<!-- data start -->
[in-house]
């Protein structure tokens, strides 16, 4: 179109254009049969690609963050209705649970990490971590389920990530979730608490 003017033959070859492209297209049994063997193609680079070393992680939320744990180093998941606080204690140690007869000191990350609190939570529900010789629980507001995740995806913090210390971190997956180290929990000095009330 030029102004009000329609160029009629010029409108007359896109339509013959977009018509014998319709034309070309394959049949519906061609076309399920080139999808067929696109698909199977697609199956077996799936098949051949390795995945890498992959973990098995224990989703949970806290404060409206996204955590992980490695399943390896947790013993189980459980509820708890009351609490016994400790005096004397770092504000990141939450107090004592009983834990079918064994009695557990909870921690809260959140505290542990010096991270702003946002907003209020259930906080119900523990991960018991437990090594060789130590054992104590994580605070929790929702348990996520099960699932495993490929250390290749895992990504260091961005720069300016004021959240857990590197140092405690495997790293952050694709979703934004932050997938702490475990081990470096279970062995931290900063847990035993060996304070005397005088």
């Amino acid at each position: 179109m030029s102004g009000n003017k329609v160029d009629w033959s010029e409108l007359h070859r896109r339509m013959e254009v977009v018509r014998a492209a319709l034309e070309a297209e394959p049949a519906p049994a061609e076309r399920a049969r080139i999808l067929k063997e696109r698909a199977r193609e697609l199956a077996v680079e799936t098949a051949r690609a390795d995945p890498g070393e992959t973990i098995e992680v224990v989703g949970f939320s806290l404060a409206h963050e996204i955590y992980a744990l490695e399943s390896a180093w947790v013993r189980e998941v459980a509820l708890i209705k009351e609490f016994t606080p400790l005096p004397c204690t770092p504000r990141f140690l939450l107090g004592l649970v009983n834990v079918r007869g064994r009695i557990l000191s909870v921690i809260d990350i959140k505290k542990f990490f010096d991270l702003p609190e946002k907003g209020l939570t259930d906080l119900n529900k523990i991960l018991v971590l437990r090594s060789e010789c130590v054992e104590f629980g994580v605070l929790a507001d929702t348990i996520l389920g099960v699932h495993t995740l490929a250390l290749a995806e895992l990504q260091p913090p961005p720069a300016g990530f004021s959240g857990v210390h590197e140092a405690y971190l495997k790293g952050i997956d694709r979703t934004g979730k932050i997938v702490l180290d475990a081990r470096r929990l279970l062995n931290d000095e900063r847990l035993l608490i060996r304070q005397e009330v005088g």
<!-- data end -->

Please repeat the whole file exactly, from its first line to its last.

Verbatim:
[in-house]
């Protein structure tokens, strides 16, 4: 179109254009049969690609963050209705649970990490971590389920990530979730608490 003017033959070859492209297209049994063997193609680079070393992680939320744990180093998941606080204690140690007869000191990350609190939570529900010789629980507001995740995806913090210390971190997956180290929990000095009330 030029102004009000329609160029009629010029409108007359896109339509013959977009018509014998319709034309070309394959049949519906061609076309399920080139999808067929696109698909199977697609199956077996799936098949051949390795995945890498992959973990098995224990989703949970806290404060409206996204955590992980490695399943390896947790013993189980459980509820708890009351609490016994400790005096004397770092504000990141939450107090004592009983834990079918064994009695557990909870921690809260959140505290542990010096991270702003946002907003209020259930906080119900523990991960018991437990090594060789130590054992104590994580605070929790929702348990996520099960699932495993490929250390290749895992990504260091961005720069300016004021959240857990590197140092405690495997790293952050694709979703934004932050997938702490475990081990470096279970062995931290900063847990035993060996304070005397005088």
């Amino acid at each position: 179109m030029s102004g009000n003017k329609v160029d009629w033959s010029e409108l007359h070859r896109r339509m013959e254009v977009v018509r014998a492209a319709l034309e070309a297209e394959p049949a519906p049994a061609e076309r399920a049969r080139i999808l067929k063997e696109r698909a199977r193609e697609l199956a077996v680079e799936t098949a051949r690609a390795d995945p890498g070393e992959t973990i098995e992680v224990v989703g949970f939320s806290l404060a409206h963050e996204i955590y992980a744990l490695e399943s390896a180093w947790v013993r189980e998941v459980a509820l708890i209705k009351e609490f016994t606080p400790l005096p004397c204690t770092p504000r990141f140690l939450l107090g004592l649970v009983n834990v079918r007869g064994r009695i557990l000191s909870v921690i809260d990350i959140k505290k542990f990490f010096d991270l702003p609190e946002k907003g209020l939570t259930d906080l119900n529900k523990i991960l018991v971590l437990r090594s060789e010789c130590v054992e104590f629980g994580v605070l929790a507001d929702t348990i996520l389920g099960v699932h495993t995740l490929a250390l290749a995806e895992l990504q260091p913090p961005p720069a300016g990530f004021s959240g857990v210390h590197e140092a405690y971190l495997k790293g952050i997956d694709r979703t934004g979730k932050i997938v702490l180290d475990a081990r470096r929990l279970l062995n931290d000095e900063r847990l035993l608490i060996r304070q005397e009330v005088g």